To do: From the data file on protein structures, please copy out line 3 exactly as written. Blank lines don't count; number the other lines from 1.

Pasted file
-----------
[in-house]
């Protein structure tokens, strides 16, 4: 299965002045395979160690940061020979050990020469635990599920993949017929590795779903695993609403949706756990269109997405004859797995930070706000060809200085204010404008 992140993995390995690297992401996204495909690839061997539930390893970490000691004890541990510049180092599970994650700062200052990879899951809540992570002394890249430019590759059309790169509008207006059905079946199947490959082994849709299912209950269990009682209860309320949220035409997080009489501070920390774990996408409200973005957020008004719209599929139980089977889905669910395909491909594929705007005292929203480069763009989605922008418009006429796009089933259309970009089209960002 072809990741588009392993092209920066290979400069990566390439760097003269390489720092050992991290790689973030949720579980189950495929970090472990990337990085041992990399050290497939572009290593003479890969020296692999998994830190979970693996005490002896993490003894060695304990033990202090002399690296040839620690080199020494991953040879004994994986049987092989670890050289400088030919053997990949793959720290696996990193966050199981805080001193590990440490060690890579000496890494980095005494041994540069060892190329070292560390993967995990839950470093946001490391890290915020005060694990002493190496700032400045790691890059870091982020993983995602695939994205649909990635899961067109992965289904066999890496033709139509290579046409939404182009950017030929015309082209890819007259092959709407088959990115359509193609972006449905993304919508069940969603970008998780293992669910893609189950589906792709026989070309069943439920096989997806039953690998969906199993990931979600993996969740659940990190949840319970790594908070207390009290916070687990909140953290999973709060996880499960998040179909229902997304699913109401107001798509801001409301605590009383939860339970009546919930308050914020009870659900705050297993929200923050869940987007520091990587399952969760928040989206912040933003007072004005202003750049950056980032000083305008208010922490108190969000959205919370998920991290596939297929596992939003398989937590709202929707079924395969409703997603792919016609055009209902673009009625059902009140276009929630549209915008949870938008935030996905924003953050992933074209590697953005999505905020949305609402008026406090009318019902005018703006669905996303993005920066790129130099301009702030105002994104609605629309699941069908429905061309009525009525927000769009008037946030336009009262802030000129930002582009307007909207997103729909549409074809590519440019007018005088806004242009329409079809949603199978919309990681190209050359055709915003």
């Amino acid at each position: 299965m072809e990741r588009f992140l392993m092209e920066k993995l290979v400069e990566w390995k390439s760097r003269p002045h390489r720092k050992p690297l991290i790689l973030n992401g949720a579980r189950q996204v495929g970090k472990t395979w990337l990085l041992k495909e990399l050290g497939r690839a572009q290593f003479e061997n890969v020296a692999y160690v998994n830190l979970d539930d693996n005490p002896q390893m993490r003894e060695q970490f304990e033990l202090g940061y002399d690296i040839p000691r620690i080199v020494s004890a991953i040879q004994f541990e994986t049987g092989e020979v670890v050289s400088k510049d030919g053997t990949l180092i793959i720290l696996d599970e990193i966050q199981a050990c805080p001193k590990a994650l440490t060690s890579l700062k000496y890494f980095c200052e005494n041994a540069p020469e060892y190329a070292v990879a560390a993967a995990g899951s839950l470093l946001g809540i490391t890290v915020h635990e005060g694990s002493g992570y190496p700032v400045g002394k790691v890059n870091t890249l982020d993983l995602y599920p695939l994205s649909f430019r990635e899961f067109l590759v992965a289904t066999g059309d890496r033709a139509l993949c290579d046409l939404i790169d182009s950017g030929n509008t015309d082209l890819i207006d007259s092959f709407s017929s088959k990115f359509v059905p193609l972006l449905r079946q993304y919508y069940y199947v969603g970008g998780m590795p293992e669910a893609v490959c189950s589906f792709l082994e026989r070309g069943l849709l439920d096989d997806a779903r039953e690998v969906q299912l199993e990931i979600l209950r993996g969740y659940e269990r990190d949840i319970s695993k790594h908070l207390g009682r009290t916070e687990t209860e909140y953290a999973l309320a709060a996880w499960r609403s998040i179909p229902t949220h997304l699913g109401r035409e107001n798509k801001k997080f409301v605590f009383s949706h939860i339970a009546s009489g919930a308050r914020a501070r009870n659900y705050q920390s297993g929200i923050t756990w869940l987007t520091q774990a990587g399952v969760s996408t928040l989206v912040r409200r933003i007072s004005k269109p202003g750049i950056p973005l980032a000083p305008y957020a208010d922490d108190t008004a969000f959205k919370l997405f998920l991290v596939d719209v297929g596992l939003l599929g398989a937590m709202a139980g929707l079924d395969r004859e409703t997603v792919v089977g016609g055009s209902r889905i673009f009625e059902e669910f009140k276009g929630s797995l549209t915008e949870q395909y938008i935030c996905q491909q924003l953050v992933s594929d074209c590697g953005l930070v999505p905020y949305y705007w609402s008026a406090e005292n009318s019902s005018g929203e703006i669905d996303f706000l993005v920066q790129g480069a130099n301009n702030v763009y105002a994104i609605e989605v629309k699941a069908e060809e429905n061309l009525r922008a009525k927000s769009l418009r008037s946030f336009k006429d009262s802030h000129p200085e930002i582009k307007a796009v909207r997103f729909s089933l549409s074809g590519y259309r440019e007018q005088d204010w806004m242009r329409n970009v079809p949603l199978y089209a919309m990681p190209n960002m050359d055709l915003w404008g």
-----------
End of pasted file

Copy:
């Amino acid at each position: 299965m072809e990741r588009f992140l392993m092209e920066k993995l290979v400069e990566w390995k390439s760097r003269p002045h390489r720092k050992p690297l991290i790689l973030n992401g949720a579980r189950q996204v495929g970090k472990t395979w990337l990085l041992k495909e990399l050290g497939r690839a572009q290593f003479e061997n890969v020296a692999y160690v998994n830190l979970d539930d693996n005490p002896q390893m993490r003894e060695q970490f304990e033990l202090g940061y002399d690296i040839p000691r620690i080199v020494s004890a991953i040879q004994f541990e994986t049987g092989e020979v670890v050289s400088k510049d030919g053997t990949l180092i793959i720290l696996d599970e990193i966050q199981a050990c805080p001193k590990a994650l440490t060690s890579l700062k000496y890494f980095c200052e005494n041994a540069p020469e060892y190329a070292v990879a560390a993967a995990g899951s839950l470093l946001g809540i490391t890290v915020h635990e005060g694990s002493g992570y190496p700032v400045g002394k790691v890059n870091t890249l982020d993983l995602y599920p695939l994205s649909f430019r990635e899961f067109l590759v992965a289904t066999g059309d890496r033709a139509l993949c290579d046409l939404i790169d182009s950017g030929n509008t015309d082209l890819i207006d007259s092959f709407s017929s088959k990115f359509v059905p193609l972006l449905r079946q993304y919508y069940y199947v969603g970008g998780m590795p293992e669910a893609v490959c189950s589906f792709l082994e026989r070309g069943l849709l439920d096989d997806a779903r039953e690998v969906q299912l199993e990931i979600l209950r993996g969740y659940e269990r990190d949840i319970s695993k790594h908070l207390g009682r009290t916070e687990t209860e909140y953290a999973l309320a709060a996880w499960r609403s998040i179909p229902t949220h997304l699913g109401r035409e107001n798509k801001k997080f409301v605590f009383s949706h939860i339970a009546s009489g919930a308050r914020a501070r009870n659900y705050q920390s297993g929200i923050t756990w869940l987007t520091q774990a990587g399952v969760s996408t928040l989206v912040r409200r933003i007072s004005k269109p202003g750049i950056p973005l980032a000083p305008y957020a208010d922490d108190t008004a969000f959205k919370l997405f998920l991290v596939d719209v297929g596992l939003l599929g398989a937590m709202a139980g929707l079924d395969r004859e409703t997603v792919v089977g016609g055009s209902r889905i673009f009625e059902e669910f009140k276009g929630s797995l549209t915008e949870q395909y938008i935030c996905q491909q924003l953050v992933s594929d074209c590697g953005l930070v999505p905020y949305y705007w609402s008026a406090e005292n009318s019902s005018g929203e703006i669905d996303f706000l993005v920066q790129g480069a130099n301009n702030v763009y105002a994104i609605e989605v629309k699941a069908e060809e429905n061309l009525r922008a009525k927000s769009l418009r008037s946030f336009k006429d009262s802030h000129p200085e930002i582009k307007a796009v909207r997103f729909s089933l549409s074809g590519y259309r440019e007018q005088d204010w806004m242009r329409n970009v079809p949603l199978y089209a919309m990681p190209n960002m050359d055709l915003w404008g």